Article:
The move comes weeks after Tetzner sent out a campaign mailer using a body double of Tanzi, alleging she “broke her word” regarding a plan to hold a series of debates.
In July, Tetzner sent out a press release challenging Tanzi to a series of five debates. He said he sent the challenge to Tanzi by registered mail July 15. In September, he sent her a second challenge for a debate, this time using a registered courier to serve her the paperwork.
“Tetzner had said he wanted to have a series of five debates,” Tanzi said. “I said we would have the League of Women Voters [forum] and we would plan this debate at the high school. I thought that would be a bit much, but we would have one in September, one in October, and see how things went. So I started planning for the one in October. I approached the high school about having this there.”
“We kept trying to book with her, book with her,” Tetzner said in an interview this week. “She talked about having a ‘civic event’ at the high school with the students asking questions, and the teacher being a moderator, which I agreed to.”
His postcard mailer went out Sept. 15 to residents of the district, which includes Narragansett, Peace Dale and Wakefield. It depicted a model – with hair similar to Tanzi’s – with her back turned. The postcard said Tanzi had been challenged to a series of debates “for two months” and alleged she “broke her word” after agreeing to participate.
“Instead of additional debates, [Tanzi] proposed a ‘civic event’ at South Kingstown High School,” the postcard read. “She wants to take questions from high school students – non-voters – instead of the taxpayers, homeowners and business people affected by our critical issues. She would rather a high school teacher conduct ‘the event’ rather than an experienced moderator!”
“We did this piece to call her out on the fact that she is avoiding the debates,” Teztner said. “It was delivered to people’s doors on Sept. 17.”
Tetzner had a graphic designer, ScanlonDesign of Massachusetts, begin laying out an advertisement on Sept. 1, he said. The final advertisement was mailed Sept. 15, according to an Oct. 14 letter from art director Franis Scanlon, which he provided to the Independent.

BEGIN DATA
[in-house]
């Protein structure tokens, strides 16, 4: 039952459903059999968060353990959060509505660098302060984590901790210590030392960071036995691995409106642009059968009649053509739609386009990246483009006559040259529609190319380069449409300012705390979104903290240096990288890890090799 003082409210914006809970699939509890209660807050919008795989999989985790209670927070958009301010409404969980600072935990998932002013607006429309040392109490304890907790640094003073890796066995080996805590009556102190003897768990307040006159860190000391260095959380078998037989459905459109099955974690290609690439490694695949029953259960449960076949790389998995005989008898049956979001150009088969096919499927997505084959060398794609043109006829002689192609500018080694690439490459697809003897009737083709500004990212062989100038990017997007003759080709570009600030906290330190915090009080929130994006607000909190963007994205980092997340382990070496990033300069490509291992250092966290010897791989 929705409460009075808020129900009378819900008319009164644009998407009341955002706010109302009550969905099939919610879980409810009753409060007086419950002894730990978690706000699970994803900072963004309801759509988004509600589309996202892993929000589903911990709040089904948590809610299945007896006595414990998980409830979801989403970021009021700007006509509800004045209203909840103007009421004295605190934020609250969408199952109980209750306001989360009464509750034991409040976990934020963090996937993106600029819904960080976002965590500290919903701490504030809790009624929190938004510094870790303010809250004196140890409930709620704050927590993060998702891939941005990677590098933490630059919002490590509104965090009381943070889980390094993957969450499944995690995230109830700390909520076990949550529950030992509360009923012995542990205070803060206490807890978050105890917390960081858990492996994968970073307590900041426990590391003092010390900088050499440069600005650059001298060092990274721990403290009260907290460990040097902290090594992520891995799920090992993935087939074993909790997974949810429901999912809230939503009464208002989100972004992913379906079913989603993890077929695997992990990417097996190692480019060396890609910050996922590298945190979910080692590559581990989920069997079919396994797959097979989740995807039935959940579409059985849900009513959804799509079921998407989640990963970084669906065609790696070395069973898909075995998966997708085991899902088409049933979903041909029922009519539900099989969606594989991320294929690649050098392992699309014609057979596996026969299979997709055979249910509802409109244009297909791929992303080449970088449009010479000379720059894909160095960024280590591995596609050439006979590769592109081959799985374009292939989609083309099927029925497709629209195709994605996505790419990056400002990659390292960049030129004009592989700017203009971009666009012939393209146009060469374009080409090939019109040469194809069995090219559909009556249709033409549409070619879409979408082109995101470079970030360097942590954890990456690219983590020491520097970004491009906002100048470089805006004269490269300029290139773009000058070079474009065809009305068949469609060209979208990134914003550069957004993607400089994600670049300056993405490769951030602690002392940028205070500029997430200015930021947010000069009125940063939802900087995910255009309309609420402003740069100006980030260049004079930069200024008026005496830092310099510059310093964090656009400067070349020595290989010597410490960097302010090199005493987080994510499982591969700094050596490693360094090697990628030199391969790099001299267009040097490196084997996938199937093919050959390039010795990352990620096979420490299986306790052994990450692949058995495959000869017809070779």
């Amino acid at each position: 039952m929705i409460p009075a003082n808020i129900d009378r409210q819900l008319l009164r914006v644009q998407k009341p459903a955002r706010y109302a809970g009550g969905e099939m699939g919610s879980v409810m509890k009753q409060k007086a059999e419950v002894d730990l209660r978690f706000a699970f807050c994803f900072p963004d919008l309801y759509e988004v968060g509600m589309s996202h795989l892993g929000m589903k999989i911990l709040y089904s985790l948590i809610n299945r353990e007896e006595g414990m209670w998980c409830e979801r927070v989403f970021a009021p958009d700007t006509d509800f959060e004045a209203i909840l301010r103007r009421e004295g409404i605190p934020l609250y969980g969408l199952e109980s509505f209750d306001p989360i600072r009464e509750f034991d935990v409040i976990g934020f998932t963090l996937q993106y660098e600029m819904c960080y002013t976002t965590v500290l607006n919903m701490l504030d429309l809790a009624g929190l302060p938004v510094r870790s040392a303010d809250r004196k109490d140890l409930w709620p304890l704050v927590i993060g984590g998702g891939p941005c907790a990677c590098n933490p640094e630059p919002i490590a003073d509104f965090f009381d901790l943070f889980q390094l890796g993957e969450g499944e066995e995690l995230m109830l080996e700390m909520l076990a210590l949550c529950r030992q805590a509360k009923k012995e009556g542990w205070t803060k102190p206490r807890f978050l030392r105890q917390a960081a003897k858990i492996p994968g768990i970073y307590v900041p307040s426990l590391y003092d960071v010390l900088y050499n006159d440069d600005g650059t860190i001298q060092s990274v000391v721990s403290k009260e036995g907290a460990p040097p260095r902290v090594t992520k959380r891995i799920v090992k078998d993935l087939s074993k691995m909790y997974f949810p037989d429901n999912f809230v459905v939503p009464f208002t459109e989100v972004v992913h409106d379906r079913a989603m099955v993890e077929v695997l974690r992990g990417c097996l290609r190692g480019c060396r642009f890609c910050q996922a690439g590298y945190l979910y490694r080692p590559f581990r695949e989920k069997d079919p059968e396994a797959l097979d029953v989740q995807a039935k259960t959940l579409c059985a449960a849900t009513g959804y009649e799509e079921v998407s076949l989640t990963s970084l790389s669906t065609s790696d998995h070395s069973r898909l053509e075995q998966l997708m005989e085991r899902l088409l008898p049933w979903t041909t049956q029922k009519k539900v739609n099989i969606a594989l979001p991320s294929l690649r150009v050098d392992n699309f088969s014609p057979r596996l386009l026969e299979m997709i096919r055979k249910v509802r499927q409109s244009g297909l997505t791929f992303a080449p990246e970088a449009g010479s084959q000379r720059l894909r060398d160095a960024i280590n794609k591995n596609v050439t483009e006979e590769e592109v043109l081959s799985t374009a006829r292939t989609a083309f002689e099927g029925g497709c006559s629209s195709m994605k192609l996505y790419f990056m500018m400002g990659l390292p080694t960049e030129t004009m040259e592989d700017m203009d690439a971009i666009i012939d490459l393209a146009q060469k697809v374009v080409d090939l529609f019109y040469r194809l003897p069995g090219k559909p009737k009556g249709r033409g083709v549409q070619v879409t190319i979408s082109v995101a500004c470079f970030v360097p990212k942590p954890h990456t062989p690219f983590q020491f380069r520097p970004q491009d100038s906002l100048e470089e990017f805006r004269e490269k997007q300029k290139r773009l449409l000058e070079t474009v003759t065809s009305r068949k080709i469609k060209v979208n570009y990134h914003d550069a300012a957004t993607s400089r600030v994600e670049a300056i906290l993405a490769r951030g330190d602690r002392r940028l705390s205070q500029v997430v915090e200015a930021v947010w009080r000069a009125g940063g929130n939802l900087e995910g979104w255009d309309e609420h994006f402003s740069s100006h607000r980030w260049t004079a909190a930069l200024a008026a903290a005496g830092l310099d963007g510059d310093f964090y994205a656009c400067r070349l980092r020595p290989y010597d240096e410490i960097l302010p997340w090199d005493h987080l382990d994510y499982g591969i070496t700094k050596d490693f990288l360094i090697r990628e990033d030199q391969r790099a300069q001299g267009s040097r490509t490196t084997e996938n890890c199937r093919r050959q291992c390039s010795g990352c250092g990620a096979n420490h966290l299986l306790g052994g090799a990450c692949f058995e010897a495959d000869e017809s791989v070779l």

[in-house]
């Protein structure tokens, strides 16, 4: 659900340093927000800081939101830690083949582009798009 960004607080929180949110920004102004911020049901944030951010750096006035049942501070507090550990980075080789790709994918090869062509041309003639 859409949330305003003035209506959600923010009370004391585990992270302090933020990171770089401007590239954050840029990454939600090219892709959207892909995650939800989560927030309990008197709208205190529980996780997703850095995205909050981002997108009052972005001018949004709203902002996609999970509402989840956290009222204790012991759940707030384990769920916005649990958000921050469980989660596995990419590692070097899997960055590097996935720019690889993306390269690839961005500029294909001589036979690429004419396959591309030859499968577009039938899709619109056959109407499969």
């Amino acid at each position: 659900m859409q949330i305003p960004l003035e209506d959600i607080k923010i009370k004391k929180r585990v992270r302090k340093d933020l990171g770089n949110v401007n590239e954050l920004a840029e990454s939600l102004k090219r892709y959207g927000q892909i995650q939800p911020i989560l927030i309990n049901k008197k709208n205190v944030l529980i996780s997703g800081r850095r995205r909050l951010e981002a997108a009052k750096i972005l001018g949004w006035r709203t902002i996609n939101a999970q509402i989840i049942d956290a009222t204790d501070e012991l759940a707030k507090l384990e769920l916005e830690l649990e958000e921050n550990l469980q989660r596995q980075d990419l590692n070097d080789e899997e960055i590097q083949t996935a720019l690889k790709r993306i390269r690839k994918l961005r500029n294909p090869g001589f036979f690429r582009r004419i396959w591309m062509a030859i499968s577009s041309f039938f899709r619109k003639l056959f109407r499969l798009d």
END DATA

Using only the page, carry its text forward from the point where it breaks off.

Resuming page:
“Tetzner was accusing me of refusing to have debates,” Tanzi said in an interview. “I don’t have the thousands of dollars to send out mailers to contradict the things he has asserted. I’m concerned people will think I’m not willing to debate him; which couldn’t be further from the truth.”
Tanzi said in mid-September, a “civic event or debate” was tentatively scheduled – and promoted on the school’s website – to be held Oct. 8 from 3 to 6 p.m. University of Rhode Island Political Science Professor Maureen Moakley was scheduled to moderate. Tetzner later said he was not contacted before the planning had begun to confirm and was not available at that time.
“The idea was to engage the students, and everyone at the school seemed to like the idea,” Tanzi said in an interview this week. After the students met with us [in a classroom setting], they were supposed to come up with some questions to get a debate going.”
Tanzi confirmed high school senior Glenn Yu took the lead in the planning. In a letter to the editor sent to the Independent (see page A7), Yu alleged Tony Pesaturo, Tetzner’s campaign manager, “ridiculed” him when he tried to set up the forum.
“On September 17, I called Tanzi who was eager to debate Tetzner,” Yu wrote. “The date seemed set; all that was needed was confirmation from Tetzner. That night, I called Tetzner’s campaign adviser, Tony Pesaturo; I explained to him I was calling on behalf of the school and I was trying to plan a debate for Tetzner and Tanzi, something that Tetzner has continually asked for.”
“Upon calling Pesaturo, it seemed that Tetzner did not want a debate,” Yu continued in his letter. “[Pesaturo] told me how demeaning it was that a student “would have the nerve to call [him].” To this, I reacted calmly and told him that there was no need to be rude, to which he laughed at me and ridiculed me further.”
Yu maintains Pesaturo called him back mistakenly, and was again rude.
“I told him that he was alienating his own voters by disrespecting me,” Yu wrote. “He responded I was only in high school and could not vote. To that, I responded “I’m not an orphan. I have parents that can vote.”
Yu contacted Tetzner the following evening, and the candidate apologized for Pestaturo’s actions, Yu wrote.
“[Pesaturo] said when [Yu] called [him], he never identified himself as being a high school student,” Tetzner said in an interview with the Independent. “He just said [Yu} called me and said ‘I’m calling you about the debate Oct. 8.’ And Tony said, ‘What debate? What are you talking about.’ He thought it was a prank call.”